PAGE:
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Payment Gateway Definition

Payment Gateway Definition
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Did you make an online purchase this week? Then you used a Payment Gateway without even knowing it. A Payment Gateway provides a safe method of transferring cardholder data from a website to a payment network for processing. It communicates the confirmation of sufficient funds and the transaction approval back to the website.

It’s the technical glue that connects the point of sale to the payment network and is unique to card-not-present, online payments. Now, if you’re looking to accept online payments, you may be wondering how a Payment Gateway fits into the process. After all, there are shopping carts that your customers use to input their information and Merchant Service Providers who equip you with a merchant account to accept online payments. A Payment Gateway process works silently in the background, processing and providing a response to the card-not-present payment request as the customer’s screen refreshes.

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The Payment Gateway Process

In what is (ideally) a matter of seconds, Payment Gateways undertake a long list of impressive steps to authenticate and authorize your e-commerce transactions. We say this is ideally the case because a gateway with poor user experience or too many steps can cause customers to bounce and fail to complete their purchases.

Payment Gateways accomplish their task in the following sequence:

Step 1: The customer enters the payment information and indicates the desire to complete the purchase. The cardholder data is encrypted and sent off.

Step 2: The encrypted data goes to the merchant’s Payment Processor.

Step 3: The processor sends the transaction to the appropriate Card Association, which include Visa, MasterCard, Discover and Amex. An Interchange rate is assessed for the transaction. Note that due to the higher risk of fraud for card-not-present transactions, the Interchange rate is higher for online payments.

Step 4: The transaction is approved or denied based on the presence or lack of sufficient funds.

Step 5: If sufficient funds are present, the transaction is authorized. The customer’s issuing bank transmits the authorization back to the payment processing network, the Card Association and finally the merchant. The Payment Gateway provides confirmation to the e-commerce site or shopping cart.

Step 6: Although steps one through five take a matter of seconds, the transaction will often sit as pending for 24 to 48 hours before the funds are withdrawn from the customer’s credit card and deposited in the merchant account.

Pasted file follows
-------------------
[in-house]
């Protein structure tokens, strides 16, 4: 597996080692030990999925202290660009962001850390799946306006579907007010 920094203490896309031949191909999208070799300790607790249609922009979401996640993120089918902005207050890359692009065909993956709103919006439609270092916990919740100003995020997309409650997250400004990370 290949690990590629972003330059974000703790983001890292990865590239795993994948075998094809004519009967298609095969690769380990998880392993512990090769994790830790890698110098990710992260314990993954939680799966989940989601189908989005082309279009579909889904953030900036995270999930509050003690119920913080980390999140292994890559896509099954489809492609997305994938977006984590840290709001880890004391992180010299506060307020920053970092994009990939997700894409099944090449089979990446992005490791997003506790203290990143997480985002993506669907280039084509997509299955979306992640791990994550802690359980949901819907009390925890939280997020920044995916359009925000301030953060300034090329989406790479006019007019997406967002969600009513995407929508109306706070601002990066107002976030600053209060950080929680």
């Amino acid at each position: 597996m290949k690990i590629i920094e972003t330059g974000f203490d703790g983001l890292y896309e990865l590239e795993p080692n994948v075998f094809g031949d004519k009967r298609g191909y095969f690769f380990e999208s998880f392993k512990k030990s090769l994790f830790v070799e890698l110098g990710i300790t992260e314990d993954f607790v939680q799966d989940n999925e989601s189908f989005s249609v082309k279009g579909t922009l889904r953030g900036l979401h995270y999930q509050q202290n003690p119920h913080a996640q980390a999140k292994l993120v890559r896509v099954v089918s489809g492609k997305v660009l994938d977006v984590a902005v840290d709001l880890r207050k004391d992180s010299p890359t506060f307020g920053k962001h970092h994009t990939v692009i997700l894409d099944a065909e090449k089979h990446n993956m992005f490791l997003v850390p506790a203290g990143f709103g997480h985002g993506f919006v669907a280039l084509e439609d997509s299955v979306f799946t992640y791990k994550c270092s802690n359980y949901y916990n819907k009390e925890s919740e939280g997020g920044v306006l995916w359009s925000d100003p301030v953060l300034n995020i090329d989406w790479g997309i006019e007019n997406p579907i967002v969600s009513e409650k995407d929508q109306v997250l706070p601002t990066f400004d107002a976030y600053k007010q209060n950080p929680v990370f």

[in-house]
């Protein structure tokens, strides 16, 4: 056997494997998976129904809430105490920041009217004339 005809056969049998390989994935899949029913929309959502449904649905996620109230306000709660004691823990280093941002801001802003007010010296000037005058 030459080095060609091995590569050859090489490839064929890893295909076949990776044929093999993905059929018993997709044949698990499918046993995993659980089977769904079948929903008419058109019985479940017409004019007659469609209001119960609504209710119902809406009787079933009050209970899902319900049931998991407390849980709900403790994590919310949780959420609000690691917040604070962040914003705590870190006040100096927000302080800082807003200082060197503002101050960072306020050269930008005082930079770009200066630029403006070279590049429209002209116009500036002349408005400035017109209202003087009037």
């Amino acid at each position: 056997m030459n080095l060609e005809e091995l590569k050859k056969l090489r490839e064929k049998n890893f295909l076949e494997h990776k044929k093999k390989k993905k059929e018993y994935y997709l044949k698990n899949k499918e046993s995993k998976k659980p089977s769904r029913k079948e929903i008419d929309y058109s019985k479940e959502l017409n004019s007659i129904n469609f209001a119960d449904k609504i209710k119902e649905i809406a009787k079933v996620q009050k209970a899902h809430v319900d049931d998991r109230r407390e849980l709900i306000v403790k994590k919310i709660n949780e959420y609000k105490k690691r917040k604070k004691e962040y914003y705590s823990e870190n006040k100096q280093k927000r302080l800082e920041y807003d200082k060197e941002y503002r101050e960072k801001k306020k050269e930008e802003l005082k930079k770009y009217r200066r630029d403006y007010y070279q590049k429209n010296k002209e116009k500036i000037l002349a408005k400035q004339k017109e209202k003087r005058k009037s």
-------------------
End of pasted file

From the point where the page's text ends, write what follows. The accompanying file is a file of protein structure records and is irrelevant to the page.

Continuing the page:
As with any provider of a service, no two Payment Gateways are entirely alike. From price to simplicity and security, the following are considerations you should make when selecting a Payment Gateway for your business’s e-commerce.

Pricing and Fees

If you have already been accepting credit cards at your business for some time, the idea of paying a fee for a transaction service is no surprise. The best Payment Gateways don’t charge a gateway fee simply to use their services, but such fees are indeed common, so it would be prudent to ask about such fees up front as you compare your options.

Your best chance of avoiding these recurring fees is by using a gateway that’s an extension of another payment service (i.e., a combined all-in-one Merchant Service Provider and Payment Gateway). Typically, these businesses are already making money on your account, negating their need to charge a fee to cover the cost of their services.

Simple Setup

As stated before, a Payment Gateway fits into an ecosystem of providers. By merging your Merchant Service Provider with your gateway, you can reduce the number of bills you receive, slash some fees and have a better understanding of your effective processing rate. When it comes to shopping carts, your gateway must integrate with whichever solution you select. Luckily, there are numerous intuitive shopping carts that offer a quick setup for your business, along with dozens of gateway options. Some flexible and easy-to-use shopping carts include ONTRAPORT, 3dcart, Ecwid and CS-Cart.

Card-present transactions are far simpler. The best way to streamline your e-commerce transactions is by opting for an all-in-one service and selecting an integrated shopping cart that’s simple to use and covers your needs.


Any business or organization that processes, stores or transmits cardholder data falls under PCI scope. Protecting your cardholder data is imperative to your business’s success, as a breach will cost you repeat customers and future business.

These PCI considerations apply to all providers who assist with your credit card transactions, so vet your Payment Gateway provider, Merchant Service Provider and online shopping carts for their PCI readiness. The security standards to maintain PCI compliance change every year, so a provider who was PCI Level 1 before may now no longer be as secure as necessary. Look for providers with a continued track record of PCI Level 1 compliance. This will help you feel secure in selecting them as your provider, as they’ve shown a consistent commitment to meeting the highest security requirements established by the card brands.

On the fence about accepting online payments?


Do you accept online payments? What do you like or dislike about your current gateway provider? What questions do you have? We’d love to hear from you!

Editor's Note: This post was originally published in November 2018 and has been updated for comprehensiveness and accuracy.

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Christina Lavingia

Christina Lavingia delights in crafting content that helps business owners fight fraud, reduce risk and process payments with ease.

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